Approximately one in five adults in the United States experiences mental illness in a given year. Brain injuries, including concussions in childhood, can increase the risk of mental illness, poor school attainment as well as premature death, revealed a study.
The findings showed that people who had experienced a single mild, moderate or severe brain injury during childhood were at twice the risk of being admitted to hospital as a mental health inpatient (an increase in absolute risk from 5% to 10%).
They were 50% more likely to use a mental health service (increase from 14% to 20%) than unaffected people in the same age group.
"The study found that a childhood brain injury increased the chances of all these things. More serious brain injuries and repeated brain injuries made them even more likely," said lead author Seena Fazel, professor at Oxford University.
Further, they were 80% more likely to receive disability benefits (increase from 4% to 6%) and 70% more likely to die before the age of 41 (increase from 0.8% to 1.6%).
People who had experienced repeated mild, moderate or severe brain injury were over two-and-a-half times more likely to receive disability benefits than contemporaries who had experienced a single-episode injury (increase from 6% to 12%).
In addition, there were also 60% more likely to have done poorly at school (increase from 9% to 14%) or be in receipt of welfare benefits (increase from 12% to 19%).
"Our study indicates far-reaching and long-term consequences of head injury. It reinforces what we knew already - that prevention is key," Fazel said.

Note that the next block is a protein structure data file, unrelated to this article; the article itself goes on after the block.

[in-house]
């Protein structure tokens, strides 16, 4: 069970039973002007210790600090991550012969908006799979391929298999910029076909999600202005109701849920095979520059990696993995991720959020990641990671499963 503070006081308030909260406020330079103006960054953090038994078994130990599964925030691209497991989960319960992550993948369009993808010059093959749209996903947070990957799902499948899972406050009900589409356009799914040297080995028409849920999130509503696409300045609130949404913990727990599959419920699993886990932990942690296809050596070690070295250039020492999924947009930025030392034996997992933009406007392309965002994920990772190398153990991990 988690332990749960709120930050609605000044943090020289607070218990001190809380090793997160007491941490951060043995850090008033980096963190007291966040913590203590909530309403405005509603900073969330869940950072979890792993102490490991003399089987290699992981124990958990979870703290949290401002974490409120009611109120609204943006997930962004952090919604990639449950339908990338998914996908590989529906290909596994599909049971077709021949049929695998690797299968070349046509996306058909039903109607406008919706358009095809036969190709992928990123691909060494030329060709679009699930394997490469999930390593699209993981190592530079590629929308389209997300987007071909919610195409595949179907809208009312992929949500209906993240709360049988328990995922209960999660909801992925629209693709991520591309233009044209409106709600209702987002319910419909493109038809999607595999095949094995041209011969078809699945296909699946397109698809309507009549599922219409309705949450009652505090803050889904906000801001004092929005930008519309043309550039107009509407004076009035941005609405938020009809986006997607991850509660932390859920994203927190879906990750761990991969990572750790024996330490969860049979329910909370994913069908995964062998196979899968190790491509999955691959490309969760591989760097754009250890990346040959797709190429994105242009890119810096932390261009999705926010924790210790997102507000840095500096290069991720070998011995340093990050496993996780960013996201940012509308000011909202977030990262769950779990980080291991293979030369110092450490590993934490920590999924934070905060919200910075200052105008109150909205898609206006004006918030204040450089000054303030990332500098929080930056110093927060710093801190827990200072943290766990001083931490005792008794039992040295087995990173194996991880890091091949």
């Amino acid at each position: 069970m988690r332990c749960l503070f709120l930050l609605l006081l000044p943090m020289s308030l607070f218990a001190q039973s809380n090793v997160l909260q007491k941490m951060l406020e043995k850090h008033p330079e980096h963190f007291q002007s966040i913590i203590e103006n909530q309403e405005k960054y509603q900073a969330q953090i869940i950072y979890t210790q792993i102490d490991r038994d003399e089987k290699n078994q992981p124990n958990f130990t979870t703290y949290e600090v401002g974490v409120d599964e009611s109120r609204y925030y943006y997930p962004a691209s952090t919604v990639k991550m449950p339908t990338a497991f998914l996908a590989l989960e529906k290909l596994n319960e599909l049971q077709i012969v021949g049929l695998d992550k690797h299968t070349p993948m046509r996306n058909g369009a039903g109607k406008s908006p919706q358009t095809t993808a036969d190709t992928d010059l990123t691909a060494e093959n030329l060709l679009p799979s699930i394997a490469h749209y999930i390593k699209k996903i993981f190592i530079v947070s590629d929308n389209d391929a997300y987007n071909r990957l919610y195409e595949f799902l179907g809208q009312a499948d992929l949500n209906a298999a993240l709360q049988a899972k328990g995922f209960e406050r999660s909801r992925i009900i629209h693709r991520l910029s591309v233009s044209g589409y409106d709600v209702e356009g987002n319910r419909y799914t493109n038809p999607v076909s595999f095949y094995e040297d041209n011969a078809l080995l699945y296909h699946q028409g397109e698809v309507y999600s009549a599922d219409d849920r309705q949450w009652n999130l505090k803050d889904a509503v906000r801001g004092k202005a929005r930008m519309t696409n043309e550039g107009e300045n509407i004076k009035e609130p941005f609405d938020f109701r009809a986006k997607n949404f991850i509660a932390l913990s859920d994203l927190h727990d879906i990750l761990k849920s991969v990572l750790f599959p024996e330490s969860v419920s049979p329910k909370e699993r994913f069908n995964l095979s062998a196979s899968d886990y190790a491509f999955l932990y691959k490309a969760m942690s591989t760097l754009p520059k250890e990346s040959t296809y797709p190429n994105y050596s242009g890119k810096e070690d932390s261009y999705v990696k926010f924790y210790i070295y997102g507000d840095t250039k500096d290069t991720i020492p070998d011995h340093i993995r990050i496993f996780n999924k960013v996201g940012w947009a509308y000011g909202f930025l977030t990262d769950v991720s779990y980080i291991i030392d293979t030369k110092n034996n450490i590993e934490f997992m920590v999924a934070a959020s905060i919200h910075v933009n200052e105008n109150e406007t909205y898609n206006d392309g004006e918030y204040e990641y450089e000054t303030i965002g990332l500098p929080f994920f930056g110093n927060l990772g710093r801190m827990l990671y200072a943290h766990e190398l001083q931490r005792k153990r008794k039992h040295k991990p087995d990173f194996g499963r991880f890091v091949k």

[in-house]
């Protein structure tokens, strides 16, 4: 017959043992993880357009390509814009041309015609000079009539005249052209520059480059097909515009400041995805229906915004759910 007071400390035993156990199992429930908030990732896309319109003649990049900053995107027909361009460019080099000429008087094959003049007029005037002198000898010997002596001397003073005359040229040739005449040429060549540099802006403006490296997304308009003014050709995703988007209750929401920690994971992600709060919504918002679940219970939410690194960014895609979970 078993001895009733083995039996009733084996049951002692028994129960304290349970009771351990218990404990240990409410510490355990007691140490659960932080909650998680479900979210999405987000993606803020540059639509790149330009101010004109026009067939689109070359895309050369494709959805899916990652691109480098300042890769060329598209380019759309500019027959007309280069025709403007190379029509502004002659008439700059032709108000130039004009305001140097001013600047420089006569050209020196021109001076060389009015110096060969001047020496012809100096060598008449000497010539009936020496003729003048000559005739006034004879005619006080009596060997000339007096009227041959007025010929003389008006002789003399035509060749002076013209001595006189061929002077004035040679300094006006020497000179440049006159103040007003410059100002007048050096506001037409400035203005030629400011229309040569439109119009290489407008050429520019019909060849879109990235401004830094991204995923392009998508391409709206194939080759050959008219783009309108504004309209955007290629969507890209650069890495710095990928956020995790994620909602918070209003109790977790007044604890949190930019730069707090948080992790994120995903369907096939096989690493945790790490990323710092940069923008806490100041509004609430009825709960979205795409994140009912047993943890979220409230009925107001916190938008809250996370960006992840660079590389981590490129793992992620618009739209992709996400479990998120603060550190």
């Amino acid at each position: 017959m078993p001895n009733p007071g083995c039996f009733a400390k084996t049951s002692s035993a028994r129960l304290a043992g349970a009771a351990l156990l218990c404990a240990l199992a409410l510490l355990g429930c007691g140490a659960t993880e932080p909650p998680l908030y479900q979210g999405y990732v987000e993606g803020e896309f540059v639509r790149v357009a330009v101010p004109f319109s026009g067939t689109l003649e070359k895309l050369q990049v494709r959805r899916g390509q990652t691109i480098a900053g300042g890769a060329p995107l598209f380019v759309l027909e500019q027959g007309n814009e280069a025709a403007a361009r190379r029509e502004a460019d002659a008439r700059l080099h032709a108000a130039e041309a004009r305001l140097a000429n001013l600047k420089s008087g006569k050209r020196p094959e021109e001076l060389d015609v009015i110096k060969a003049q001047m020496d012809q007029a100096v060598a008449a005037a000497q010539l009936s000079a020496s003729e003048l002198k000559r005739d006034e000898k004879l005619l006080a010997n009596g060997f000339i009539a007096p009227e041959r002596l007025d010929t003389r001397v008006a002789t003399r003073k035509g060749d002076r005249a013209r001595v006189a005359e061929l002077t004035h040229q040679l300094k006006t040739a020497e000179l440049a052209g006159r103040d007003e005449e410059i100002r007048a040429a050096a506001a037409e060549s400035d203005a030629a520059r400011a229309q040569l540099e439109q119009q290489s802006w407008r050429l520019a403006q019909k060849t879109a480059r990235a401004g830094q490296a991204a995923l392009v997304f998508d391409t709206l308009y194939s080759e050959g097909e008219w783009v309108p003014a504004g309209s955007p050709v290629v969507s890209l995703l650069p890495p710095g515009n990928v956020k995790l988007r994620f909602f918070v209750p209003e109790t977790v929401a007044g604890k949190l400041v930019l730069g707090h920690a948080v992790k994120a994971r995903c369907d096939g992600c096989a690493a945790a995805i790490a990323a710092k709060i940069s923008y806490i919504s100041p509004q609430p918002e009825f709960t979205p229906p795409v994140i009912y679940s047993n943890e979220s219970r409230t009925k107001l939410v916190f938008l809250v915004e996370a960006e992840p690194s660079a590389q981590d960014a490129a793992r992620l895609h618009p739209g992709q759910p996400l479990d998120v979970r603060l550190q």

"Existing work to prevent head injuries to young people in sports, for example, needs to be enhanced. Long-term follow up could identify negative effects so that early intervention can prevent a drift into low attainment, unemployment and mental illness," Fazel suggested in the paper published in the journal PLOS Medicine.
For the study, the international team of researchers, analyzed data from more than a million Swedes born between 1973 and 1985 to examine the long-term impact of having a traumatic brain injury before the age of 25.
The study looked at low educational attainment, instances of psychiatric care, receiving welfare and disability benefit and early death in the participants.
The team compared people who had experienced brain injury to unaffected people in their same age group, and also to their brothers and sisters who had not been injured.